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Intellectual property (IP) will be important for any kind of business, and it is up to you what measures you take to protect your valuable IP assets. But what happens when your employees create work that qualifies as IP as their job? Employees will have rights as the original author of certain kinds of IP, but what if they were creating the IP for you as their employer? You need to ensure you clearly quantify your IP expectations with your employees and operate within the law when doing so. Therefore, this article will explain in what instances you own the IP your employees create as their employer in New Zealand.

Your Business’ IP Vs Your Employees’ IP

IP is the expression of a person’s idea in something that they make or create. IP rights are legal protections that establish that person owns their idea and grants them the exclusive property right to use or sell things using that idea. Different kinds of IP rights include:

You can register for IP rights to protect your business assets. For example, you can apply to register your business logo or name as a trade mark. When you do this, you prevent others from using them without your authorisation. 

The kind of IP your employees generate will not usually be the kind that they legally register. When your employees draft certain things for your business, they would usually get inherent copyright as the original owner of those works. Copyright applies to any:

  • literary, dramatic, musical, or artistic work;
  • communication works;
  • sound recordings;
  • films; and
  • typographical arrangements of published editions.

Following these specifications, copyright can apply to a variety of work, such as any:

  • writing;
  • documentation;
  • software;
  • music;
  • videos;
  • data compilations; or 
  • drawings.

Under copyright law, you only own the IP rights of a piece of work if your employee created it ‘in the course of employment’. Determining this depends on the context and the nature of your employee’s job.

What Does ‘Course of Employment’ Mean?

In most cases, when your employees create IP outside of work in their own time, they will keep any IP rights attached to their work. However, if they create IP while in the course of employment, then you own that work.

Generally, this refers to when employees create IP as a part of their job. For example, if it is an employee’s job to write articles for your newspaper or magazine, then your business usually has exclusive IP rights to those articles.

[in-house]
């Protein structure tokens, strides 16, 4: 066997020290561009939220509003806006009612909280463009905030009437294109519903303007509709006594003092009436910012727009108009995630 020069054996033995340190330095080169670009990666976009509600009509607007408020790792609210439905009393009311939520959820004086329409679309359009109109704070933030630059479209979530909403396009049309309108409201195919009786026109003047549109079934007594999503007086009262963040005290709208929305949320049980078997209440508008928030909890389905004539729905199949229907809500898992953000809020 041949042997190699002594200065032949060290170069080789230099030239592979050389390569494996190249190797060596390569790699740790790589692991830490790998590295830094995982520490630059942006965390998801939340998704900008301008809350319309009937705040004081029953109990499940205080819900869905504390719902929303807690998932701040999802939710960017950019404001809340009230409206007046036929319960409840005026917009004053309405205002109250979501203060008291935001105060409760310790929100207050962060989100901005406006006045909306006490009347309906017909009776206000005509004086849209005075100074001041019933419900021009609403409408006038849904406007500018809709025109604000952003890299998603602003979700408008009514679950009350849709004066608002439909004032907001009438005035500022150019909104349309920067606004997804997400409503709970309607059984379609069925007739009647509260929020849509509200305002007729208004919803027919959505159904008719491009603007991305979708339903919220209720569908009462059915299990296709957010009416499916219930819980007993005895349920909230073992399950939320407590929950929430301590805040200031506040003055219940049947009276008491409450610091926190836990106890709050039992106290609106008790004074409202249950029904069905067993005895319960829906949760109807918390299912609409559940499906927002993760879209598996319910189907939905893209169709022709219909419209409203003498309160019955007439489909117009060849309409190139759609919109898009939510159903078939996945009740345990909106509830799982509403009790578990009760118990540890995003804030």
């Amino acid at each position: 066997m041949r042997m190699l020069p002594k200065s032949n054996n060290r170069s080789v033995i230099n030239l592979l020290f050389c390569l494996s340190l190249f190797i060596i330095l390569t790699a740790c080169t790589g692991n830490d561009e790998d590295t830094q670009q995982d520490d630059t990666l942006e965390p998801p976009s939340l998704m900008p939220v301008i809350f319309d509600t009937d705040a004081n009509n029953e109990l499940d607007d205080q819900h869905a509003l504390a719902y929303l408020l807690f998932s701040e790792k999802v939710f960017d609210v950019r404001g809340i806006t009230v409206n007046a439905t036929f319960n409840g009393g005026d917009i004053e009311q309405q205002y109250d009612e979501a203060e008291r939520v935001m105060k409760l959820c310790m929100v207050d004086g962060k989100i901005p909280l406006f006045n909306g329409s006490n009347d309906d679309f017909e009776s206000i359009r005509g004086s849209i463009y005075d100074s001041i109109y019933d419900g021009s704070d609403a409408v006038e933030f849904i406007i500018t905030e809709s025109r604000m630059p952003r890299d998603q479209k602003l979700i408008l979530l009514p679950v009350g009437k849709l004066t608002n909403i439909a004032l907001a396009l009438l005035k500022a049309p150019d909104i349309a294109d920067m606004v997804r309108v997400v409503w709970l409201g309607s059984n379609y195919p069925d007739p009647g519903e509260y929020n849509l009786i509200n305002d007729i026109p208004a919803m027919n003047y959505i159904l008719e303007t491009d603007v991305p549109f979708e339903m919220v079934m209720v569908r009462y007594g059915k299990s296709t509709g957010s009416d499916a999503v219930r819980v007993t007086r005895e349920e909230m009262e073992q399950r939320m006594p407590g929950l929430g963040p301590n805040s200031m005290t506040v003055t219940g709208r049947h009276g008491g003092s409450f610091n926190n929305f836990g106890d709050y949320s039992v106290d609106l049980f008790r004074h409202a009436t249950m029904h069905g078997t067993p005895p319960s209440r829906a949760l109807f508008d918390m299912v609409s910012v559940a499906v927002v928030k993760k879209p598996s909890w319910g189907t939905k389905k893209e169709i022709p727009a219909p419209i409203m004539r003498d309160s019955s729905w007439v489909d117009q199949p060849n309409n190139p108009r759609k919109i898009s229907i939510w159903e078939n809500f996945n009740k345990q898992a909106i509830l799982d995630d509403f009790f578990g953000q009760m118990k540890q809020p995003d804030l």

However, this can become difficult to discern if the situation becomes more complex. What if an employee creates IP  in their own time but uses resources and materials they gained from work? Examples could include using research permissions or equipment that they only had access to because they work for you.

In these cases, it highly depends on the context and what you hired the employee to do. If creating the IP is within their duties as your employee, then you would likely have the rights to that IP as their employer.

IP Rights When Working From Home

Many businesses now are increasingly letting their employees work from home, and your business may do so as well. However, this raises issues for IP content as technology becomes more advanced, and the divide between work and personal life becomes more flexible. In the past, it was easier to identify what work an employee did in the course of employment when they did it physically at work within working hours. Now, what qualifies as working hours when an employee works from home is more varied. 

For example, say that an employee downloads sound mixing software that your business has paid for onto their laptop to create audio pieces for your business. However, they also use this mixing software when working from home to create their own content. Depending on the circumstances, this can generate IP concerns.

Therefore, to allow for more certainty in cases such as this, it is crucial that you implement various measures to protect your business’ IP.

Protecting Your Business’ IP

There are many ways you can protect your business’ IP, and these vary according to what you want to protect. You can register different kinds of IP to get exclusive proprietary rights. 

However, you need to implement measures to easily distinguish between your business IP and your employees’ IP to avoid problems in the future. If a case involving these matters goes to court, they will look at the:

  • scope of your employment agreement;
  • employees’ job and duties; and
  • nature of the IP an employee already creates for your business.

To provide some clarity on the matter, and protect your own interests, include provisions about IP in your employment agreements. Clearly define in the contract what IP you own that an employee creates and your employees’ rights and obligations in specific contexts. Be sure to define how you treat an employee’s moral rights as well.

Key Takeaways

If an employee creates IP while doing their job, you would own this IP in most cases. However, context can change this. So, it is crucial that you define IP ownership in your employment contract. If you would like more information or help with employees’ IP at your business, contact LegalVision’s IP lawyers on 0800 005 570 or fill out the form on this page.

Frequently Asked Questions

Do I own my employees’ IP?

Generally, when a person creates something, they own that IP if copyright applies. However, if your employees create IP while in the course of employment, in most cases you own it as their employer.

What does in the course of employment mean?

This means that any IP that employees create while working for you is yours as the employer. The exact nature of this will depend on their duties as an employee, and the factual context.

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